, an Arab tribe, belonging to the Maʿaddite group. They were the descendants of Muʿāwiya b. Kilāb, who was called al-Ḍibāb because of three of his sons (Ḍibāb, Ḍabb und Muḍibb). Their genealogy is: Muʿāwiya b. Kilāb b. Rabīʿa b. ʿAmr b. Ṣaʿṣaʿa b. Muʿāwiya b. Bakr b. Ilawāzin. They dwelled in the district of Ḥima Ḍarīya in the Nad̲j̲d territory. The following settlements of the Ḍibāb are mentioned: Ḏj̲azʿ Banī Kūz, Dāra Ḏj̲uld̲j̲ul and Ṭulūḥ; mountains: Ak̲h̲zum, al-Ḏj̲aws̲h̲anīya, Ḏh̲āt Ārām, al-Yaḥmūm (a large black hill), Kabs̲h̲a (with Dāra al-Kabas̲h…

Aḳārib

(160 words)

Author(s): Schleifer, J.
(Sing. ʿAḳrabī; according to Sprenger, Die alte Geographie Arabiens p. 80, identical with the Agraei of Pliny), a South-Arabian tribe in the neighbourhood of ʿAden. Their territory, which is very small (only about 2—3 square miles), is crossed by the lower part of the river of Laḥed̲j̲ [q. v.], which here is nearly always dry. As rain is also lacking, the soil is barren and yields but little fruit. The chief town is Biʾr Aḥmed, with some hundred inhabitants and the castle of the Sultan, who resides ther…

G̲h̲anī

(337 words)

Author(s): Schleifer, J.
b. Aʿṣur, a tribe in North Arabia, a branch of the Ḳais b. ʿAilān and related to the G̲h̲kṭafān [q. v., p. 144b et seq.]. They lived around Ḥimā Ḍarīya in Nad̲j̲d and were neighbours of the Ṭaiy with whom they were constantly at feud. In the time of the Ḏj̲āhilīya they worshipped the idols al-Lāt, Manāt and al-ʿUzzā, all of whom are mentioned in the Ḳorʾān (Sūra liii. 19, 20). The great pre-Islāmic poet Ṭufail b. ʿAwf, called Ṭufail al-Ḵh̲ail (on account of his skill in depicting the horse) belonged to the G̲h̲anī. Among the settlements of the G̲h̲anī were: Ayhab, Awʿāl, Ad̲h̲ruʿāt, Baṭn…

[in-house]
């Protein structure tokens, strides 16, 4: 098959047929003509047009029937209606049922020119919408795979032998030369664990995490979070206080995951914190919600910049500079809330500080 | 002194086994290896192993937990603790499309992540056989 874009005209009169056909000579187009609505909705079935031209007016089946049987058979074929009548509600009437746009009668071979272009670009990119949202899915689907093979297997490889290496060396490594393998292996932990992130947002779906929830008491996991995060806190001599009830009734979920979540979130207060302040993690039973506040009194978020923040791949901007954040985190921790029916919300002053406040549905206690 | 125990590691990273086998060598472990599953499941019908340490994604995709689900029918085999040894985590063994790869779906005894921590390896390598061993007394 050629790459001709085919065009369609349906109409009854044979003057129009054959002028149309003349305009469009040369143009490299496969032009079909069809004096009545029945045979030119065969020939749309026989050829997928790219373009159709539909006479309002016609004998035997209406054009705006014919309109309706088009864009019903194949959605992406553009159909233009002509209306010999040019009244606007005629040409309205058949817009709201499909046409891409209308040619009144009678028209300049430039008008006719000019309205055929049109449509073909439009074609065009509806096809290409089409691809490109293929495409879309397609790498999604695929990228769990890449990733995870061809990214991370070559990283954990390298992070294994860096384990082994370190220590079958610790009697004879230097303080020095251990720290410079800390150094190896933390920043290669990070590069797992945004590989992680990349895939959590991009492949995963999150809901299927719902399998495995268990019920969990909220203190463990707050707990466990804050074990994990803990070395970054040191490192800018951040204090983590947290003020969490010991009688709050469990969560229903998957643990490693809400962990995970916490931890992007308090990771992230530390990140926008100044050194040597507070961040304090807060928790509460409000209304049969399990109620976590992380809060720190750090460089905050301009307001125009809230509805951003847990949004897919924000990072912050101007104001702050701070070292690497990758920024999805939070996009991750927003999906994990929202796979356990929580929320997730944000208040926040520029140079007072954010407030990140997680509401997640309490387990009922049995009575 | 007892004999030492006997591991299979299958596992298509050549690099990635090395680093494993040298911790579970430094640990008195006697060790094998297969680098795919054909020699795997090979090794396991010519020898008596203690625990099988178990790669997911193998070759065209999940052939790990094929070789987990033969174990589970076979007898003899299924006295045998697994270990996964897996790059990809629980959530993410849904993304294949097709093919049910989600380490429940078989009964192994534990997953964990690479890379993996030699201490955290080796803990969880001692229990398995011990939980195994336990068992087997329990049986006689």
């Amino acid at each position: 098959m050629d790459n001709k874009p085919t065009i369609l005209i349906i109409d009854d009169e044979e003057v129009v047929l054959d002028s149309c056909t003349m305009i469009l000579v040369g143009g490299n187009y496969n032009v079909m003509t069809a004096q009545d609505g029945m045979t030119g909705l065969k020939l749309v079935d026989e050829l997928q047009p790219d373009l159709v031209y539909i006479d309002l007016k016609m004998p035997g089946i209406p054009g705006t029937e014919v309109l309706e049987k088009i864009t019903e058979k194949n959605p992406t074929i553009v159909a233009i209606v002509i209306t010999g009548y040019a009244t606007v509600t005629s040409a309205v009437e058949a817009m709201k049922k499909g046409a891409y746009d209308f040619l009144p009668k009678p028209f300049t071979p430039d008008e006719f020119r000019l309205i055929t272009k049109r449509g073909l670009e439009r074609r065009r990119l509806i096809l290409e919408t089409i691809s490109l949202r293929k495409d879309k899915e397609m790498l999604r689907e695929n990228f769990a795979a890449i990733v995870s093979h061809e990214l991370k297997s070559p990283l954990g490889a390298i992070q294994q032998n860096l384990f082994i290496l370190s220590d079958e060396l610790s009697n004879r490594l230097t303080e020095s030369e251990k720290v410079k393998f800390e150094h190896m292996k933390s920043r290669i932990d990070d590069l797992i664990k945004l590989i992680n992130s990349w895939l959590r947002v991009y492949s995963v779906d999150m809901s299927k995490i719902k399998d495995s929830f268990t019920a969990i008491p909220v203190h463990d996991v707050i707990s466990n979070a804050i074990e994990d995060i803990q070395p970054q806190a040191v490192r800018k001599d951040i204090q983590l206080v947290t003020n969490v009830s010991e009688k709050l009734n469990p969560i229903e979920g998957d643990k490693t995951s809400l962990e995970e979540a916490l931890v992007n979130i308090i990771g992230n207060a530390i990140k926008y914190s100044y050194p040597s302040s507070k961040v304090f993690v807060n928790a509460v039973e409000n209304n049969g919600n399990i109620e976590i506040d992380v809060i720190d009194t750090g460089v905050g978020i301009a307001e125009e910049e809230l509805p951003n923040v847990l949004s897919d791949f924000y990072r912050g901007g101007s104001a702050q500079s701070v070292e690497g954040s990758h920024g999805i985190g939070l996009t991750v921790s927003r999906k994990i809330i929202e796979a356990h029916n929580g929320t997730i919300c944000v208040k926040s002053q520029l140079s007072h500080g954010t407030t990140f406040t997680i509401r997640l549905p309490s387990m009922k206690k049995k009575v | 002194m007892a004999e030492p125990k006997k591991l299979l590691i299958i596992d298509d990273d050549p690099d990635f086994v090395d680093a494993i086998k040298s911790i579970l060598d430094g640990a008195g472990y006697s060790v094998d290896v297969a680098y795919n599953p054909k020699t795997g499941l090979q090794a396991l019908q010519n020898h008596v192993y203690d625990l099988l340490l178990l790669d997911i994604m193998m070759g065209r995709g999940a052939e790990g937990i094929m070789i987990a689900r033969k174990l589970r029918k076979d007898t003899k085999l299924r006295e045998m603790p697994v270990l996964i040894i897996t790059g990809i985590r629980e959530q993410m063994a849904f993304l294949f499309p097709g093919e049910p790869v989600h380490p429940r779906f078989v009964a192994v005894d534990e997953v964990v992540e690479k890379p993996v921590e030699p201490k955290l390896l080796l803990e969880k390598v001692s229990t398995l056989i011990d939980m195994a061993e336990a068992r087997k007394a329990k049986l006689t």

al-Ḥawṭa

(120 words)

Author(s): Schleifer, J.
, the name given in South Arabia to a district which is considered holy and regarded as a place of refuge. The substantive al-ḥawṭa denotes a place surrounded by a wall, then a place under the protection of a saint,’ who is buried there. The most important Ḥawṭa in South Arabia is that at ʿĪnāt (ʿAināt [q. v.] in Ḥaḍramūt, where the famous S̲h̲aik̲h̲ Munṣab Bū Bakr b. Sālim is buried. The second in importance is the Ḥawṭa in the land of the Wāḥidī [q. v.]. The name Ḥawṭa is also borne by the capital of the land of the…

Hid̲j̲ra

(160 words)

Author(s): Schleifer, J.
, the name of a village (indeed of several) in South Arabia which is exclusively inhabited by Sāda or As̲h̲rāf (“lords”, “notables”, descendants of the Prophet) and is considered sacrosanct. These villages (e. g. Ḥaifa in Arḥab [cf. ḥās̲h̲id and bakīl] may not be overrun in war. The members of the Hid̲j̲ra, who are chiefly judges ( ḳuḍāt) and jurists ( fuḳahāʾ) receive from the tribe to which they belong a certificate of their membership of the Hid̲j̲ra and enjoy great esteem, which surpasses that of a s̲h̲aik̲h̲. Individual members are. also found scatte…